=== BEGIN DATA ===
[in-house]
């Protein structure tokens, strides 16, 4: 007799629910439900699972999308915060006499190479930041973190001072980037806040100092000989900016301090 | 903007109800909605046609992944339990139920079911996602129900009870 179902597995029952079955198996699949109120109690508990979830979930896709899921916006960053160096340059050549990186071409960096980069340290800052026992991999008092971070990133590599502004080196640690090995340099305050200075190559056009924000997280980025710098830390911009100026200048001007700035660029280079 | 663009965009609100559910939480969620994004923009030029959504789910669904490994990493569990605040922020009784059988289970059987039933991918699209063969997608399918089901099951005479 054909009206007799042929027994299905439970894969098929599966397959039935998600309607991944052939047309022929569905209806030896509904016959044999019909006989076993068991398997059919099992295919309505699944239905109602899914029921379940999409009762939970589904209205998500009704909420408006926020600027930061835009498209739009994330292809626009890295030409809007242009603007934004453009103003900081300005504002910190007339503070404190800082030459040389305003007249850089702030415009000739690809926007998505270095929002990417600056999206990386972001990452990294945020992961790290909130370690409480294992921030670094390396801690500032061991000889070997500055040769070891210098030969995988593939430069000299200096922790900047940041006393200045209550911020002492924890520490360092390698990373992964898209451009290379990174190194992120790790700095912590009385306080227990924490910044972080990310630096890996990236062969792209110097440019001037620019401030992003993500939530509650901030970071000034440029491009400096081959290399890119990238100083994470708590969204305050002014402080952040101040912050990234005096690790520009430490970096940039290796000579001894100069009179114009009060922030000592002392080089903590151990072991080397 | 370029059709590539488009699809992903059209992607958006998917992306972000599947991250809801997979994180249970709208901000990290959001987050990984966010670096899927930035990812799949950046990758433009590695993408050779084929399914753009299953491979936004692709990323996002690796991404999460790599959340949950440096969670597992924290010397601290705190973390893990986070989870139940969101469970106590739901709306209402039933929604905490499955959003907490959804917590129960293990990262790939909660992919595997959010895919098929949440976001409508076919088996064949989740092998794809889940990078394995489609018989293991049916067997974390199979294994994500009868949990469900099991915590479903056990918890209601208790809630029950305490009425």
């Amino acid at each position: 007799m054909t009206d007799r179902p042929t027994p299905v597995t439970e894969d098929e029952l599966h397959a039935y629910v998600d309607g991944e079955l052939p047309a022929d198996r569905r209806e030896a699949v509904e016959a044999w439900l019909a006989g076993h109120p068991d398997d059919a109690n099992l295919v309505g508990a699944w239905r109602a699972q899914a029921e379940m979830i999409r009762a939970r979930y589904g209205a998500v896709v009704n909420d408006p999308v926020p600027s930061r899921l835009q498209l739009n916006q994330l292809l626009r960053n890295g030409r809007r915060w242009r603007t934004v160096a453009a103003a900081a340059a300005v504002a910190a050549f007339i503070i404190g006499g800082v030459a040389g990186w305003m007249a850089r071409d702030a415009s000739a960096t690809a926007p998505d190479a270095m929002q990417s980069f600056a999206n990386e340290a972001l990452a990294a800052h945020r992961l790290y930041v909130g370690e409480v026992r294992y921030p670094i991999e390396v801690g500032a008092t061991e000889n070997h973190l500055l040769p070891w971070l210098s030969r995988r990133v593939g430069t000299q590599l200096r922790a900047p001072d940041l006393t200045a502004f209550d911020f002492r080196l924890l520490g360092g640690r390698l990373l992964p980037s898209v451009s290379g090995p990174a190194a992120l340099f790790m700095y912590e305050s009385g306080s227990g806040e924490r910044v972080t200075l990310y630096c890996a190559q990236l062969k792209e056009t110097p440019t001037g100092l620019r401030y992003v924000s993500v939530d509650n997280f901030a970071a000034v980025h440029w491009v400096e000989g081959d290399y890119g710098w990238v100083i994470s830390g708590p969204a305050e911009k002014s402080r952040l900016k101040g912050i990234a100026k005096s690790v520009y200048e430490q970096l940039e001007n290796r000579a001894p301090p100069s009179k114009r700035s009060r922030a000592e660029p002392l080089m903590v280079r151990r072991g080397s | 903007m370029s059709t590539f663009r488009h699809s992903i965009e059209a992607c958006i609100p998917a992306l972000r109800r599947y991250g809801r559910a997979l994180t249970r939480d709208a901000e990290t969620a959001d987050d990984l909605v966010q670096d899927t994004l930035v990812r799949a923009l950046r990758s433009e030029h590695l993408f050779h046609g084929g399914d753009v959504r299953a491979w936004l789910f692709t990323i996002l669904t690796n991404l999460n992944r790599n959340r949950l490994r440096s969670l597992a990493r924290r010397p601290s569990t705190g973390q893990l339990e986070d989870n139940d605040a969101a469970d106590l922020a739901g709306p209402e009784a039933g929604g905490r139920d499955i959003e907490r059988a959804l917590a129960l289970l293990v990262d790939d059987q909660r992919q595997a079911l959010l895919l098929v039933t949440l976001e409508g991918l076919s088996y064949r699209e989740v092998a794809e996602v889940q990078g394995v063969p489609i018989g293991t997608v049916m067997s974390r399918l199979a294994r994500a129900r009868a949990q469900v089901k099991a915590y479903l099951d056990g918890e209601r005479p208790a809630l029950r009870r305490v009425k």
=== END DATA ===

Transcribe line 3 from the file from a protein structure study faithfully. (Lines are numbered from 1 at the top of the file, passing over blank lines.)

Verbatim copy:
């Amino acid at each position: 007799m054909t009206d007799r179902p042929t027994p299905v597995t439970e894969d098929e029952l599966h397959a039935y629910v998600d309607g991944e079955l052939p047309a022929d198996r569905r209806e030896a699949v509904e016959a044999w439900l019909a006989g076993h109120p068991d398997d059919a109690n099992l295919v309505g508990a699944w239905r109602a699972q899914a029921e379940m979830i999409r009762a939970r979930y589904g209205a998500v896709v009704n909420d408006p999308v926020p600027s930061r899921l835009q498209l739009n916006q994330l292809l626009r960053n890295g030409r809007r915060w242009r603007t934004v160096a453009a103003a900081a340059a300005v504002a910190a050549f007339i503070i404190g006499g800082v030459a040389g990186w305003m007249a850089r071409d702030a415009s000739a960096t690809a926007p998505d190479a270095m929002q990417s980069f600056a999206n990386e340290a972001l990452a990294a800052h945020r992961l790290y930041v909130g370690e409480v026992r294992y921030p670094i991999e390396v801690g500032a008092t061991e000889n070997h973190l500055l040769p070891w971070l210098s030969r995988r990133v593939g430069t000299q590599l200096r922790a900047p001072d940041l006393t200045a502004f209550d911020f002492r080196l924890l520490g360092g640690r390698l990373l992964p980037s898209v451009s290379g090995p990174a190194a992120l340099f790790m700095y912590e305050s009385g306080s227990g806040e924490r910044v972080t200075l990310y630096c890996a190559q990236l062969k792209e056009t110097p440019t001037g100092l620019r401030y992003v924000s993500v939530d509650n997280f901030a970071a000034v980025h440029w491009v400096e000989g081959d290399y890119g710098w990238v100083i994470s830390g708590p969204a305050e911009k002014s402080r952040l900016k101040g912050i990234a100026k005096s690790v520009y200048e430490q970096l940039e001007n290796r000579a001894p301090p100069s009179k114009r700035s009060r922030a000592e660029p002392l080089m903590v280079r151990r072991g080397s | 903007m370029s059709t590539f663009r488009h699809s992903i965009e059209a992607c958006i609100p998917a992306l972000r109800r599947y991250g809801r559910a997979l994180t249970r939480d709208a901000e990290t969620a959001d987050d990984l909605v966010q670096d899927t994004l930035v990812r799949a923009l950046r990758s433009e030029h590695l993408f050779h046609g084929g399914d753009v959504r299953a491979w936004l789910f692709t990323i996002l669904t690796n991404l999460n992944r790599n959340r949950l490994r440096s969670l597992a990493r924290r010397p601290s569990t705190g973390q893990l339990e986070d989870n139940d605040a969101a469970d106590l922020a739901g709306p209402e009784a039933g929604g905490r139920d499955i959003e907490r059988a959804l917590a129960l289970l293990v990262d790939d059987q909660r992919q595997a079911l959010l895919l098929v039933t949440l976001e409508g991918l076919s088996y064949r699209e989740v092998a794809e996602v889940q990078g394995v063969p489609i018989g293991t997608v049916m067997s974390r399918l199979a294994r994500a129900r009868a949990q469900v089901k099991a915590y479903l099951d056990g918890e209601r005479p208790a809630l029950r009870r305490v009425k």